The Bairn of Brianag (Chapter Five, page 2 of 17)


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"Does she?" he asked, his face and manner anxious. "Do you believe that she is well?"

I looked at him. "Do you not believe so?"

He seemed to struggle with himself for a moment. "She will not let me see her," he said, and his voice vibrated with pain. "I have not seen her for more than a week."

I felt a thrill of horror. "Why ever not?" I said.

"She says she is well but that she is in a state improper be seen by a gentleman," he said, almost choking on his words. His hand reached for mine. "Miss Maclaine, I know that you are her dearest friend. Please, tell me-is she well? Is she truly well?"

I knew not how to answer him. How would I know how a woman so far gone with child should look? I sipped again, feeling slightly nauseated suddenly.

"She says that she is well," I said carefully. "Has the midwife been here? Or a physician?"

"Both have been, and they assure me that she is perfectly ordinary for her time," he said.

"Then surely she must be," I said.

"Then why, why will she not see me?" he said, his eyes searching my face.

I drew a breath. "She has grown quite large," I said. "Perhaps she is ashamed."

He swallowed, his eyes bleak. "It is to be expected, of course!" he said. "All women grow large, do they not?"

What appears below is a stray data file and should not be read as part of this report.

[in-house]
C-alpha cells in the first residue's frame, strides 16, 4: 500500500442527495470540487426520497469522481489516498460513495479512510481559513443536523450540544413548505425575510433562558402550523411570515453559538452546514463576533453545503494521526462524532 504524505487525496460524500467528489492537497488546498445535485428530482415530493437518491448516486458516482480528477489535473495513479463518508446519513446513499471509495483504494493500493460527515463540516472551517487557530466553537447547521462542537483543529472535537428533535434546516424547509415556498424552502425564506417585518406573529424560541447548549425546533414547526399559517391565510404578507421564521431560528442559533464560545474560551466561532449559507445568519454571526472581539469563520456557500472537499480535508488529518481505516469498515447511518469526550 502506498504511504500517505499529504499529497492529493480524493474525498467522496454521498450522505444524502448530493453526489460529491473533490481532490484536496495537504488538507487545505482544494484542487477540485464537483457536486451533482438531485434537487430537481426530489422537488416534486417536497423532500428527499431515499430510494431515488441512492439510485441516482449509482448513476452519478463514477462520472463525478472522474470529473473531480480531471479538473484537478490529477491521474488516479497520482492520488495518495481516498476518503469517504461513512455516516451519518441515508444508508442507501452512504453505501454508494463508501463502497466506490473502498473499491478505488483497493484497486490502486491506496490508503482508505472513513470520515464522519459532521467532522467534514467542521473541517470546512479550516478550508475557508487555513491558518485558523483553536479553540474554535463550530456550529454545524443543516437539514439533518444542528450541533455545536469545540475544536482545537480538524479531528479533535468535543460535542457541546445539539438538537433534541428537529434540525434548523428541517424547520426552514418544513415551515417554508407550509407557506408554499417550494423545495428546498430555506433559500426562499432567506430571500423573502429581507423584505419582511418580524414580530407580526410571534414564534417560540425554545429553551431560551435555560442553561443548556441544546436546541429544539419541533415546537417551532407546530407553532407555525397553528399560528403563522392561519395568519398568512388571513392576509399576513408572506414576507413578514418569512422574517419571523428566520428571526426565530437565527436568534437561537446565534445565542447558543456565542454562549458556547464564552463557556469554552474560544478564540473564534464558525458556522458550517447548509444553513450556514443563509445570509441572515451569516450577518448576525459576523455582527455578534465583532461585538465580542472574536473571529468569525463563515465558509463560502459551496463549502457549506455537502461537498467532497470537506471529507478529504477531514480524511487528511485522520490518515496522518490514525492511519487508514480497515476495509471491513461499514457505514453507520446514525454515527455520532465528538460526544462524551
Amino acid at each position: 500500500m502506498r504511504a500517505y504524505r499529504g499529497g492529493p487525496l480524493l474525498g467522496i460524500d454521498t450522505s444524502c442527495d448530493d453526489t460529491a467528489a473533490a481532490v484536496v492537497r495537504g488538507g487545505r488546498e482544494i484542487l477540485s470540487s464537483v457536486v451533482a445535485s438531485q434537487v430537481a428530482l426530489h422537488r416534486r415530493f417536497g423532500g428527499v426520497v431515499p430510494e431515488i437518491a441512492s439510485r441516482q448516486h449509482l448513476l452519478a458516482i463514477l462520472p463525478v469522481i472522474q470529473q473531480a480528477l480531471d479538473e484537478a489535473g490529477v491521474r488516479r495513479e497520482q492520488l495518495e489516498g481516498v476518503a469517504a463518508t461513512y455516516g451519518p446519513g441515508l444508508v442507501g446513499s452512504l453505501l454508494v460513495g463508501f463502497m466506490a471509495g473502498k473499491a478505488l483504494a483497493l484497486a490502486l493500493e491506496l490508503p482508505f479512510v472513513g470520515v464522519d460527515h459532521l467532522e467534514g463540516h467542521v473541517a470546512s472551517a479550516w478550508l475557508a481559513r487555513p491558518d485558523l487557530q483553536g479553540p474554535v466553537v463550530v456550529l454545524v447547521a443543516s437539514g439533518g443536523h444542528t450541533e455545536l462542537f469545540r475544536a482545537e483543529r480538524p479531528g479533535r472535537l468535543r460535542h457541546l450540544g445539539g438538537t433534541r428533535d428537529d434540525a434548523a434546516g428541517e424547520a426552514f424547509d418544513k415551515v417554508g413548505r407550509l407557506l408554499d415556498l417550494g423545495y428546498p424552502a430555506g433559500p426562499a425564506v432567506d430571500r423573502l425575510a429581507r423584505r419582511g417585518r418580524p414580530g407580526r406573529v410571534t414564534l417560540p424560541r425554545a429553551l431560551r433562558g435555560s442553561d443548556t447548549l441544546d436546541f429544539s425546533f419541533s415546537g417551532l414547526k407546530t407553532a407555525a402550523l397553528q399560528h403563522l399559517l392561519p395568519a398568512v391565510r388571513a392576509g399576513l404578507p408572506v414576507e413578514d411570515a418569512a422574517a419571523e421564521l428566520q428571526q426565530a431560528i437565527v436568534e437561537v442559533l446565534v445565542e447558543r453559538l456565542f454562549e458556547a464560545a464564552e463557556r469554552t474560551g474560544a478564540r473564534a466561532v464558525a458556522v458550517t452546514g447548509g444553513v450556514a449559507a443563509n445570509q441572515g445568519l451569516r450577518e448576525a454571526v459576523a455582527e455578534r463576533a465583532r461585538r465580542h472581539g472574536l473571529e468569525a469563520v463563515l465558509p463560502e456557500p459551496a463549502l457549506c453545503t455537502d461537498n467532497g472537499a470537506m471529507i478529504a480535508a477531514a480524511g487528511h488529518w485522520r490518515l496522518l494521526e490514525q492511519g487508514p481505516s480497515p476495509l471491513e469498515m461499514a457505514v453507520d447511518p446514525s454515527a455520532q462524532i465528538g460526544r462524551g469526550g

"Of course they do," I said, and squeezed his hand gently. "All is well, Mr. Belden. All is well. Perhaps the child will come sooner than we expect."

He raised my hand to his lips and kissed it fervently. "Please call me John, Jessie," he said. "I know how precious you are to Catherine. That makes you precious to me, as well."

"Why, thank you, indeed, sir," I said. "It is plain to see how happy Cathy is to be your wife."

"Oh, I hope that I make her happy!" he said, and the agony in his voice pierced my heart. "It is my heart's greatest desire."

"You are all that she needs, all that she desires," I said. "I know this."

He kissed my hand again, and his iris eyes were full of tears. "Thank you," he whispered. "Thank you."

I was relieved when I could leave the table. After a few polite sips of wine with him in the drawing room, I returned to Cathy's bedroom. She was sitting in the chair next to the window, in an attempt to catch a breeze, her feet on the stool, still wearing just a chemise.

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